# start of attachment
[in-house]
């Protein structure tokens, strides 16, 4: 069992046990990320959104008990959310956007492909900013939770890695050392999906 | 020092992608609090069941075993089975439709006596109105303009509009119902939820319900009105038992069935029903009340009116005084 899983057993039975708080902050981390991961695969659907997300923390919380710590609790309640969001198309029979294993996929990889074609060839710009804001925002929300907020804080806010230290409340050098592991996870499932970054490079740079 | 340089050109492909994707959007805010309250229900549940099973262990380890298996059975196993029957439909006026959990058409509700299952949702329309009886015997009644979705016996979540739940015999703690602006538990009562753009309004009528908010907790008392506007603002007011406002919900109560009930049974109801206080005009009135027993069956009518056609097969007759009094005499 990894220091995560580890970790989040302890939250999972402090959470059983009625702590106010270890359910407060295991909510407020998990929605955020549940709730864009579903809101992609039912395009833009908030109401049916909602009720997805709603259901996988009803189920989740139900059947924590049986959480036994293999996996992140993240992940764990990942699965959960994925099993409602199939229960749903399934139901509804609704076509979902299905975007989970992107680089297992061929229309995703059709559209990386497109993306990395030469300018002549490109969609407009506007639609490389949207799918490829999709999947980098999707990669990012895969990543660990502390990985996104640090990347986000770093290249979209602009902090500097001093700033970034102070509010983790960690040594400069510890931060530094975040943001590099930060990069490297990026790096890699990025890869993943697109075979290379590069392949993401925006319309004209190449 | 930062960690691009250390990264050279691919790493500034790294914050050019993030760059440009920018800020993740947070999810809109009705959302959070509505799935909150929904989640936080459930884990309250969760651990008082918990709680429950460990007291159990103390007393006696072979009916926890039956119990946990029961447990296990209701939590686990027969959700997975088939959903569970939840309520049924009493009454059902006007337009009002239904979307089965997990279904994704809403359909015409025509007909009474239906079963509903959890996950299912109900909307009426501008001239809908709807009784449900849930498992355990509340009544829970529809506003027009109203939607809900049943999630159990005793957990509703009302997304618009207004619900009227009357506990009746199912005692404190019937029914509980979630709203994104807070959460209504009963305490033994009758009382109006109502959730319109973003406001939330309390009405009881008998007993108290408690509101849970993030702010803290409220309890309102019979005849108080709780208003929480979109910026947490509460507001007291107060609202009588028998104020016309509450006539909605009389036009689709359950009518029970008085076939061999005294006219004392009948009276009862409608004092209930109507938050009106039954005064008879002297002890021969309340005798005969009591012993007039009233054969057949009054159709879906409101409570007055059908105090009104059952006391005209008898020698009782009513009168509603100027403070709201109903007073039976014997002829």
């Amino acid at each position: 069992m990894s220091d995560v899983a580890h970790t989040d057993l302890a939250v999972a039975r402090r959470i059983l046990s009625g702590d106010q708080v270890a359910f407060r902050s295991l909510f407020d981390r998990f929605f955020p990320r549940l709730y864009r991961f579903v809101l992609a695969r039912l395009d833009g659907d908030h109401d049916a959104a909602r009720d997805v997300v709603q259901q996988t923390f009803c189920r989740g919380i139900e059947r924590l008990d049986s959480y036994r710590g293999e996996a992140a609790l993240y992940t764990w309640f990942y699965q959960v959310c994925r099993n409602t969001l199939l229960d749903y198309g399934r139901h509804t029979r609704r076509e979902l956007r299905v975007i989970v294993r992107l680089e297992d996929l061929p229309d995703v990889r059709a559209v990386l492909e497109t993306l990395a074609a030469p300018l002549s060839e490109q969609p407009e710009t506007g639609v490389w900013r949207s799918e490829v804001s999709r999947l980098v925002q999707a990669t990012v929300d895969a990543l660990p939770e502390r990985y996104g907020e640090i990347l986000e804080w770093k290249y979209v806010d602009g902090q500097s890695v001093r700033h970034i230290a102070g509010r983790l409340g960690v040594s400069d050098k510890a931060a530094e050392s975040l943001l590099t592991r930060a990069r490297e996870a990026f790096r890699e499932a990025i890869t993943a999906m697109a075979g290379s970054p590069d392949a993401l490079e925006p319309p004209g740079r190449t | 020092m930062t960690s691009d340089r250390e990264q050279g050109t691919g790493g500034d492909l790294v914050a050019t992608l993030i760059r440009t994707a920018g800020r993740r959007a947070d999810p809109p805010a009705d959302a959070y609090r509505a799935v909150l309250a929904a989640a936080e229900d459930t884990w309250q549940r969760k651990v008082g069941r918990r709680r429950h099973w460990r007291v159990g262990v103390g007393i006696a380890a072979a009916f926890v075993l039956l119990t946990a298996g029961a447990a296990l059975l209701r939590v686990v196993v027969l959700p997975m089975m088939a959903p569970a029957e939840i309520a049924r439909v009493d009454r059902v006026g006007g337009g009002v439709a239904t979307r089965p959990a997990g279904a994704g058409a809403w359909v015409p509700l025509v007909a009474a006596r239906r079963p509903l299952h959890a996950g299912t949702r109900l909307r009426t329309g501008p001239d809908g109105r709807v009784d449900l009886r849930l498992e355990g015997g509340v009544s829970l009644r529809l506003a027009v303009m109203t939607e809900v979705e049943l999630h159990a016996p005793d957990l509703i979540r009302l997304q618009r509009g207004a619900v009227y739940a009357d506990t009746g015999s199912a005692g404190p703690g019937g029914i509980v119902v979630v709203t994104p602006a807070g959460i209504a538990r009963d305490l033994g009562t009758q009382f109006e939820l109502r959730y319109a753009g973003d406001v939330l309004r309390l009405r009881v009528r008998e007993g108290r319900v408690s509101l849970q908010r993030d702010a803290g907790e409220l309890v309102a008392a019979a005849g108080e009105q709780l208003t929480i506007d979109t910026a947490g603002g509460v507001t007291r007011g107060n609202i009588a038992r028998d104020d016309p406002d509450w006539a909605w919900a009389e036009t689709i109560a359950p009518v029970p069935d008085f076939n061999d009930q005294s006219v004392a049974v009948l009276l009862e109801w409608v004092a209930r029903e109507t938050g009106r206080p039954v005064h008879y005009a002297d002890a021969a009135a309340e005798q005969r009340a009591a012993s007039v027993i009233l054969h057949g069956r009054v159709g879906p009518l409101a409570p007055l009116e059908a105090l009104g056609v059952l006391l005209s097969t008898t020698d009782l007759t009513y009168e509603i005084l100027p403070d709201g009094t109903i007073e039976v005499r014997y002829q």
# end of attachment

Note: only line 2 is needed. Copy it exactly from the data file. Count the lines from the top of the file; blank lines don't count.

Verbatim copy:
């Protein structure tokens, strides 16, 4: 069992046990990320959104008990959310956007492909900013939770890695050392999906 | 020092992608609090069941075993089975439709006596109105303009509009119902939820319900009105038992069935029903009340009116005084 899983057993039975708080902050981390991961695969659907997300923390919380710590609790309640969001198309029979294993996929990889074609060839710009804001925002929300907020804080806010230290409340050098592991996870499932970054490079740079 | 340089050109492909994707959007805010309250229900549940099973262990380890298996059975196993029957439909006026959990058409509700299952949702329309009886015997009644979705016996979540739940015999703690602006538990009562753009309004009528908010907790008392506007603002007011406002919900109560009930049974109801206080005009009135027993069956009518056609097969007759009094005499 990894220091995560580890970790989040302890939250999972402090959470059983009625702590106010270890359910407060295991909510407020998990929605955020549940709730864009579903809101992609039912395009833009908030109401049916909602009720997805709603259901996988009803189920989740139900059947924590049986959480036994293999996996992140993240992940764990990942699965959960994925099993409602199939229960749903399934139901509804609704076509979902299905975007989970992107680089297992061929229309995703059709559209990386497109993306990395030469300018002549490109969609407009506007639609490389949207799918490829999709999947980098999707990669990012895969990543660990502390990985996104640090990347986000770093290249979209602009902090500097001093700033970034102070509010983790960690040594400069510890931060530094975040943001590099930060990069490297990026790096890699990025890869993943697109075979290379590069392949993401925006319309004209190449 | 930062960690691009250390990264050279691919790493500034790294914050050019993030760059440009920018800020993740947070999810809109009705959302959070509505799935909150929904989640936080459930884990309250969760651990008082918990709680429950460990007291159990103390007393006696072979009916926890039956119990946990029961447990296990209701939590686990027969959700997975088939959903569970939840309520049924009493009454059902006007337009009002239904979307089965997990279904994704809403359909015409025509007909009474239906079963509903959890996950299912109900909307009426501008001239809908709807009784449900849930498992355990509340009544829970529809506003027009109203939607809900049943999630159990005793957990509703009302997304618009207004619900009227009357506990009746199912005692404190019937029914509980979630709203994104807070959460209504009963305490033994009758009382109006109502959730319109973003406001939330309390009405009881008998007993108290408690509101849970993030702010803290409220309890309102019979005849108080709780208003929480979109910026947490509460507001007291107060609202009588028998104020016309509450006539909605009389036009689709359950009518029970008085076939061999005294006219004392009948009276009862409608004092209930109507938050009106039954005064008879002297002890021969309340005798005969009591012993007039009233054969057949009054159709879906409101409570007055059908105090009104059952006391005209008898020698009782009513009168509603100027403070709201109903007073039976014997002829």